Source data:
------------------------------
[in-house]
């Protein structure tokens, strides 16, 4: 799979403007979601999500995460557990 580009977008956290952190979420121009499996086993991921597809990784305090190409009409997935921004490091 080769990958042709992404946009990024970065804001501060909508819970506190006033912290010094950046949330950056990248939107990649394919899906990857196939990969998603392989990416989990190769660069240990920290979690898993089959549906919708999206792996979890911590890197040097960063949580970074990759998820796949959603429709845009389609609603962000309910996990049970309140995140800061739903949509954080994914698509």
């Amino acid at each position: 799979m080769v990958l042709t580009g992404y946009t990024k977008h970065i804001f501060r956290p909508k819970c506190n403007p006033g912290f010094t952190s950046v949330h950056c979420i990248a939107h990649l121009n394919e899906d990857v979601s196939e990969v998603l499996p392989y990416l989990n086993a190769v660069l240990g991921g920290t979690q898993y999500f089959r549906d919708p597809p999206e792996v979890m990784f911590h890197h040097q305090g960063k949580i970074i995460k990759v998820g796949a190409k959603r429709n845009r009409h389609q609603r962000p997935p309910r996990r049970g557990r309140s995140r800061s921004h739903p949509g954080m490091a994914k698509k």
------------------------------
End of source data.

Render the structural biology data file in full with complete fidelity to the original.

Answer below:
[in-house]
């Protein structure tokens, strides 16, 4: 799979403007979601999500995460557990 580009977008956290952190979420121009499996086993991921597809990784305090190409009409997935921004490091 080769990958042709992404946009990024970065804001501060909508819970506190006033912290010094950046949330950056990248939107990649394919899906990857196939990969998603392989990416989990190769660069240990920290979690898993089959549906919708999206792996979890911590890197040097960063949580970074990759998820796949959603429709845009389609609603962000309910996990049970309140995140800061739903949509954080994914698509």
């Amino acid at each position: 799979m080769v990958l042709t580009g992404y946009t990024k977008h970065i804001f501060r956290p909508k819970c506190n403007p006033g912290f010094t952190s950046v949330h950056c979420i990248a939107h990649l121009n394919e899906d990857v979601s196939e990969v998603l499996p392989y990416l989990n086993a190769v660069l240990g991921g920290t979690q898993y999500f089959r549906d919708p597809p999206e792996v979890m990784f911590h890197h040097q305090g960063k949580i970074i995460k990759v998820g796949a190409k959603r429709n845009r009409h389609q609603r962000p997935p309910r996990r049970g557990r309140s995140r800061s921004h739903p949509g954080m490091a994914k698509k």